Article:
In the case of Ted McGee’s death, the Ikea Malm dresser that fell on him was still on the market when he died in February 2016, even though it and another Malm model were linked to the deaths of two toddlers in 2014. Both of those two families filed a lawsuit against Ikea in 2015 and reported the incidents to the CPSC. That same year, Ikea issued free anchor kits and urged consumers to stop using Ikea dressers (27 million at the time) until secured to walls. It wasn’t until June 2016, four months after Ted’s death, that Ikea issued a recall for the Malm.

The McGees sued Ikea in August that year, and the company settled with them and the other two families that December. Ikea didn’t respond to CR requests for comment about Ted’s death. But the company stressed in email responses to CR that all Ikea dressers should be secured to walls.

Elliot Kaye, commissioner and past chairman of the CPSC, says having a mandatory standard tends to speed up the recall process. In many cases, the CPSC doesn’t have the practical resources to quickly force recalls and must either successfully sue or gain industry cooperation.

“With a voluntary standard, where really there’s no enforcement mechanism whatsoever, it’s truly voluntary,” Kaye says. “Basically what [many in the industry] are saying is let’s wait until more children are killed before we have to do anything, and that to me is—that’s morally reprehensible. I’m not comfortable waiting . . . when we know that there are concrete changes that can be made now that will save lives.”


How Stable Is Your Dresser?

CR conducted tip-over testing on 24 dresser models that represent a cross-section of the retail market, using progressively tougher tests. They were purchased from May 2017 through February 2018. Our tests show that you can’t spot a stable dresser with the naked eye.

HOW WE TESTED

We performed three tests with all the drawers empty.
In Test 1, all drawers were open.
In Test 2, the top drawer was open and a 50-pound weight was hung from the drawer front.
In Test 3, the top drawer was open and the 50-pound weight was increased in 1-pound increments to a maximum of 60 pounds.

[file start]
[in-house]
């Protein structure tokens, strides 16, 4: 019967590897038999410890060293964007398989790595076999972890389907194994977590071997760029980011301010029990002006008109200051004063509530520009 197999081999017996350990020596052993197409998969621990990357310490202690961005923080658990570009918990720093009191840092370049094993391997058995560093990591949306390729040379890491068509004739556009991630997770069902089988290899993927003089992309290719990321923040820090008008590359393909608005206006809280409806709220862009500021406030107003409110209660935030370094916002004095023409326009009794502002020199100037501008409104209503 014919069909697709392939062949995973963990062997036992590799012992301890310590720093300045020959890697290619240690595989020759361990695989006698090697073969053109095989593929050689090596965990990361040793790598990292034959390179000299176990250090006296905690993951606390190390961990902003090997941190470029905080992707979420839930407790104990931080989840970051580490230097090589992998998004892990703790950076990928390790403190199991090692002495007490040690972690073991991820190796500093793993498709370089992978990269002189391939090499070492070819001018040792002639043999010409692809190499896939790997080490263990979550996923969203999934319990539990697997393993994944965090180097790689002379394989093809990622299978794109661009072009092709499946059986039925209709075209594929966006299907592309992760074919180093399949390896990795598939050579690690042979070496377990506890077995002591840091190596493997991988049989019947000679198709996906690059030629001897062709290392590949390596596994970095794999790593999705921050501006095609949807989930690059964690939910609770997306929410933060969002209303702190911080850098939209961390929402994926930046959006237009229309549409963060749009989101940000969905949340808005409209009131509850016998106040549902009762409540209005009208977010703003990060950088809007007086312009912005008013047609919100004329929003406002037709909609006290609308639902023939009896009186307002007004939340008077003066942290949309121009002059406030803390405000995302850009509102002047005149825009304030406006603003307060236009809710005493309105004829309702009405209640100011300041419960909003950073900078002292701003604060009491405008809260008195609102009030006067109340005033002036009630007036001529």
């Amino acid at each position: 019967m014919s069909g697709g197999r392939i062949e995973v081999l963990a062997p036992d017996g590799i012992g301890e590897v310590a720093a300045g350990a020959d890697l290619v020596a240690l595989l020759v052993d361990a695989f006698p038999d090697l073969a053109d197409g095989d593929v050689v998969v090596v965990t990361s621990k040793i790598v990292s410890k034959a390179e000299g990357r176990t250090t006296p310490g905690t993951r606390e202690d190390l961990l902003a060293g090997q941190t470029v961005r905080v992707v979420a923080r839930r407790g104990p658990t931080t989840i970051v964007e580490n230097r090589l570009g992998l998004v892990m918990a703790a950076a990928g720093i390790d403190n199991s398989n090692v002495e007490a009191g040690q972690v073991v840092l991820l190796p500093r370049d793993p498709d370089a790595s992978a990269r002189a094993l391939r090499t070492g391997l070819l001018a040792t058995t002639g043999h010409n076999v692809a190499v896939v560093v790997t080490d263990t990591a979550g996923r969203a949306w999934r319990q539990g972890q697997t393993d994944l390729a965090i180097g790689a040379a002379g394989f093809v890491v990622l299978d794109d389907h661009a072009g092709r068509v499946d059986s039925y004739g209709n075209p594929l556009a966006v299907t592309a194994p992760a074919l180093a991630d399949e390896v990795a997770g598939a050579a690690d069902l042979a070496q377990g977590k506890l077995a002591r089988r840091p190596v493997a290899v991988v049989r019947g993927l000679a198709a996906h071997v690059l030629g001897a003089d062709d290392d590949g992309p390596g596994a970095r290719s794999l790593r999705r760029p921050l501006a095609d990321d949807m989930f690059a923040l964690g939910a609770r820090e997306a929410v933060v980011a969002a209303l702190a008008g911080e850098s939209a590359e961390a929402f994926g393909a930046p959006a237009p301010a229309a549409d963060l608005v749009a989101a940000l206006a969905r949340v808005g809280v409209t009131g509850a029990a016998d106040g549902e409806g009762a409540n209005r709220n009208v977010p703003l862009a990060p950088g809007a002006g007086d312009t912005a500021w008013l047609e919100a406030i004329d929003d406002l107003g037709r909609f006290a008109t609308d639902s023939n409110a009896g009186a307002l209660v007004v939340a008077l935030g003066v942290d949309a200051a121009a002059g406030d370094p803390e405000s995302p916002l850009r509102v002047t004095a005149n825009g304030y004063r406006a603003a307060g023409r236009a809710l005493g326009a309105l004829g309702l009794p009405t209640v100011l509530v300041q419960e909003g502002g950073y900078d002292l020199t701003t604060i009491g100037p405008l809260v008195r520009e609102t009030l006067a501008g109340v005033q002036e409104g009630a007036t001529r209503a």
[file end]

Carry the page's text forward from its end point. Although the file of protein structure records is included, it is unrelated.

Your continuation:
Model Dimensions Test Number
 1 2 3
Bob’s Discount Furniture Chadwick Chest
$280
H48.25"xW36”xD17"
99.0 lb.
DaVinci Jayden 4-Drawer Dresser
$280
H37.75”xW36”xD18.75”
87.6 lb.
DaVinci Kalani 4-Drawer Dresser (discontinued)
$300
H38.25”xW32.75"xD21.25”
83.6 lb.
Delta Children Bentley 6 Drawer Dresser
$340
H33.75”xW49”xD19”
111.0 lb.
Delta Children Clermont
6 Drawer Dresser
$250
H38”xW47.25”xD18.75”
111.6 lb.
Delta Children Sutton 3 Drawer Dresser
$170
H37”xW35”xD19”
83.2 lb.
Delta Children Epic 3 Drawer Dresser
$180
H33”xW36.5”xD18.75”
71.4 lb.
Delta Children 3 Drawer Dresser, similar to: Viv + Rae 3 Drawer Dresser
$280
H33.5"xW37"xD20"
74 lb.
Epoch Design 5 Drawer Chest
$740
H46.25”xW33.75”xD21”
74.0 lb.
Epoch Design Seneca 5 Drawer Chest
$770
H48.25”xW35.75”xD21.25”
164.0 lb.
Essential Home Belmont 4 Drawer Dresser Chest (Ameriwood)
$40
H30”xW27.75”xD15.75”
47.0 lb.
Ikea Malm 3-Drawer Chest
$100
H30.5”xW31.75”xD19”
96.0 lb.
Pottery Barn Kids Catalina Dresser
$500
H31”xW38.5”xD18.75”
89.6 lb.
Pottery Barn Kids Catalina Extra-Wide Dresser
$900
H31.25”xW56.25”xD18”
119.2 lb.
Sauder Pogo 3-Drawer Chest
$180
H47.25”xW30.25”xD19.5”
99.4 lb.
Sauder Shoal Creek 4-Drawer Chest
$230
H42.5”xW34.75”xD18.75”
106.4 lb.
Simmons Kids Rowen Double Dresser
$300
H34”xW47.75”xD19.75”
128.2 lb.
South Shore Libra 3-Drawer Chest, similar to: Simply Basics 3 Drawer Dresser
$90
H27.5”xW31.5”xD16”
57.2 lb.
South Shore Little Treasures 5-Drawer Chest
$165
H43.75”xW31.5”xD18”
89.8 lb.
South Shore Logik 6-Drawer Double Dresser A
$200
H29.75”xW47.5”xD17.5”
103.6 lb.
South Shore Logik 6-Drawer Double Dresser B
$200
H27.5”xW51.25”xD19”
108.6 lb.
South Shore Summer Breeze 6-Drawer Double Dresser A
$270
H32”xW52.25”xD16.5”
111.6 lb.
South Shore Summer Breeze 6-Drawer Double Dresser B
$230
H31.25”xW52”xD20”
113.2 lb.
Storkcraft Kenton 6 Drawer Universal Double Dresser
$220
H32.5”xW50”xD18”
102.2 lb.

Notes: 1) Some models have the same name with a modifier ("A" or "B"). The latter sample (B) was found to have different dimensions from the earlier sample (A). This is reflected in both dimensions and test results. 2) Dimensions are overall dimensions of the assembled product rounded up to the nearest ¼ inch, measured by CR technicians, including any additional components, such as a changing table or hardware. These dimensions may differ from what appears in the manufacturers’ specifications. 3) Purchase price may vary from the currently available price.




How Stable Is Your Dresser?

CR conducted tip-over testing on 24 dresser models that represent a cross-section of the retail market, using progressively tougher tests. They were purchased from May 2017 through February 2018. Our tests show that you can’t spot a stable dresser with the naked eye.